Crypto-art always needs the global network of the internet / telecommunication network to disguise and save the earth from itself, and it engages in a love-hate relationship with popularity. And we must just marvel at his uncontrolled genius with involuntary addiction, at his personality and the things he does, just like the visions we have in our dreams. This is because the art market, dependent on the endless auctioning of this mortal world, is currently watching with great relish the “Crypto-Art” and its stars with the complacency and insurance offered by the digital currency “Bitcoin” that we often hear about these days. However, it must not be forgotten that crypto-art has “organic art history” to thank for its astronomical journey into the present and the future.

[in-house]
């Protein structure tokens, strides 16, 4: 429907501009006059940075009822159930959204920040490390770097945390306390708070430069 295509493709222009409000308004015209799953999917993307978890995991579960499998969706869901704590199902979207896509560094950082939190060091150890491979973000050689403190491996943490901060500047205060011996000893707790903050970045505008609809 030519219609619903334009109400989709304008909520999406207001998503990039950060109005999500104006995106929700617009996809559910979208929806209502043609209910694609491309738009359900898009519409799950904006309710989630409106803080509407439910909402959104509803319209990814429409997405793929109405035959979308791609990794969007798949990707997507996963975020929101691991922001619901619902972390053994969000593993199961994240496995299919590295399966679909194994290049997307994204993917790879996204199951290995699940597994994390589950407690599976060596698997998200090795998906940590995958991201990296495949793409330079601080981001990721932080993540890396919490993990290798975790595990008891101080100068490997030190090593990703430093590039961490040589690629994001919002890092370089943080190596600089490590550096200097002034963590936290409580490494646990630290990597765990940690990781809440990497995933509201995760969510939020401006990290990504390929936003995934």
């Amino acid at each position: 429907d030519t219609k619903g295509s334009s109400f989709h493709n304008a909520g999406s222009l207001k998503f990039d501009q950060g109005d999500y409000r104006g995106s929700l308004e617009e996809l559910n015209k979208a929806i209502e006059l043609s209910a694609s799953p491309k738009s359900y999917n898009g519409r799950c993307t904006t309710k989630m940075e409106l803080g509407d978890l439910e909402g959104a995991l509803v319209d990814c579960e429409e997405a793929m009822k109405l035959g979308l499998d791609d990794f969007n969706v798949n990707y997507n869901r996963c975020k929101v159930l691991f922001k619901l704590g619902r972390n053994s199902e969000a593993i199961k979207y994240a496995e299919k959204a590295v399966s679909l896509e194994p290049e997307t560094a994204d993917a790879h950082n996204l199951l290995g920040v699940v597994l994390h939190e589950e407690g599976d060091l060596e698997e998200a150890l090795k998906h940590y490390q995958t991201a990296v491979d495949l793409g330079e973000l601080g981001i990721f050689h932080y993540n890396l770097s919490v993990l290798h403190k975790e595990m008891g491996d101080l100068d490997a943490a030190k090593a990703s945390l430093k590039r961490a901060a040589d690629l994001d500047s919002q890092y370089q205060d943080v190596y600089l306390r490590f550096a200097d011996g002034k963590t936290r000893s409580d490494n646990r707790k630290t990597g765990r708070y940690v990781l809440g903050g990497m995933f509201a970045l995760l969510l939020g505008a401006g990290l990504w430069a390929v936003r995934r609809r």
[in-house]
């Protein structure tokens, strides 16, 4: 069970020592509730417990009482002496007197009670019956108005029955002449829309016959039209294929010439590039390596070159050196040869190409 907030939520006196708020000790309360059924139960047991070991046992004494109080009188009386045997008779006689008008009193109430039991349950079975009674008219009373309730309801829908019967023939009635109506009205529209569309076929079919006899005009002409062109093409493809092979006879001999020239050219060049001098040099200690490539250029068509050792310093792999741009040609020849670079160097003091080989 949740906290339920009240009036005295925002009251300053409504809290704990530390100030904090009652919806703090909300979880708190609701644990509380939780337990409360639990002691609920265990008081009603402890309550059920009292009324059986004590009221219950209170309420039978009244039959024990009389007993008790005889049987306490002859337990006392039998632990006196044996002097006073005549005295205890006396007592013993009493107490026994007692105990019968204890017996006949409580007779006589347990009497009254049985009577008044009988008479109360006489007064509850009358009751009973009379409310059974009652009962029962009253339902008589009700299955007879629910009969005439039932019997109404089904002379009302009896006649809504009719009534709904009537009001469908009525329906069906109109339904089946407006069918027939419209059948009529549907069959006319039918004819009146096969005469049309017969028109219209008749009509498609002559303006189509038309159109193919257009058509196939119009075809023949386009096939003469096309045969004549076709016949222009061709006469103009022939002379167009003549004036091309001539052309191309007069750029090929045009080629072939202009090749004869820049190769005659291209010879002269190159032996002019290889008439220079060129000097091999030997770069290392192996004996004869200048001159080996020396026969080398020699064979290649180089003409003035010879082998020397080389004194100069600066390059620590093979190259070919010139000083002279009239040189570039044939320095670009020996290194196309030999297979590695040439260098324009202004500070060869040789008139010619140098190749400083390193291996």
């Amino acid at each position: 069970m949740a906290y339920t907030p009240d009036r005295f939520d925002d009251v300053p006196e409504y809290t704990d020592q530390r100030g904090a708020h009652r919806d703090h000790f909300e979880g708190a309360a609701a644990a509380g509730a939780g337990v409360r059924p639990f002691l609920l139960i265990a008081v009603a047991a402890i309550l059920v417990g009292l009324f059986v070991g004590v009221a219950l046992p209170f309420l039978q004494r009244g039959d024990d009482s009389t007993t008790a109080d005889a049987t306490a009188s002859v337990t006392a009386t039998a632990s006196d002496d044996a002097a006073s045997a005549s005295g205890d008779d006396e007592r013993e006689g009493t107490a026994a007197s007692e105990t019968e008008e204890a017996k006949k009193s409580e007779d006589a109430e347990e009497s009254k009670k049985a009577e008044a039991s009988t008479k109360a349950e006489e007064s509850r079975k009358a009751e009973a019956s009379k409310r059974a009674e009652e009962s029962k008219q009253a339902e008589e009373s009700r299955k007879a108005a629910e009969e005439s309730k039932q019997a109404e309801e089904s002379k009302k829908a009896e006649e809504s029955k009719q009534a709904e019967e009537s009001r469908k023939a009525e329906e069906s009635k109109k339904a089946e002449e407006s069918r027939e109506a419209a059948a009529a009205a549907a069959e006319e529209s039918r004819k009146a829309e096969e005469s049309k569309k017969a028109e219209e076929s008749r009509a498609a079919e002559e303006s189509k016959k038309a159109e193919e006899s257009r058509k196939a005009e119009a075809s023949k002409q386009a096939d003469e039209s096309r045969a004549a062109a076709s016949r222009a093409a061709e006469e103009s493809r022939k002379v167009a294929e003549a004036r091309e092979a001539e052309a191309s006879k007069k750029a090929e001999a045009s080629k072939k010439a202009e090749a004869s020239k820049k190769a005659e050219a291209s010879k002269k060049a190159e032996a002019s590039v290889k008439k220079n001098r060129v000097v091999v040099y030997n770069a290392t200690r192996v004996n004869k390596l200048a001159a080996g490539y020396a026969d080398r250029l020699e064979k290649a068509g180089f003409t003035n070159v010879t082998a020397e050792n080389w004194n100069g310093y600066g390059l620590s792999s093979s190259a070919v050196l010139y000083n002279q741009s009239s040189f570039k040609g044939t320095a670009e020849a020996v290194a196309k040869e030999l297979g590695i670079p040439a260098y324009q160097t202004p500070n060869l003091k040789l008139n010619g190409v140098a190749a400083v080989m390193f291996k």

I am going to be a bit partial now: But the most ironic proof I can give in this sense has to be the Belgian “all-out artist” Marcel Broodthaers (https://en.wikipedia.org/wiki/Marcel_Broodthaers), whose dates of birth and death happen to be the same as mine: 28 January 1924-1976.
Broodthaers, the poet, director and journalist who even designed his own tombstone before he died – made by the Belgian sculptor, the artist Karel Van Roy – was a member of the “Revolutionary Surrealist” movement, experiencing his own existence like a work of art, with his fingers dipped in almost all forms of art imaginable.
It seems, as evidenced by the clicks, that this trend, boundless and plural, is both revolutionary and evolutionary with a solid foot in the online world.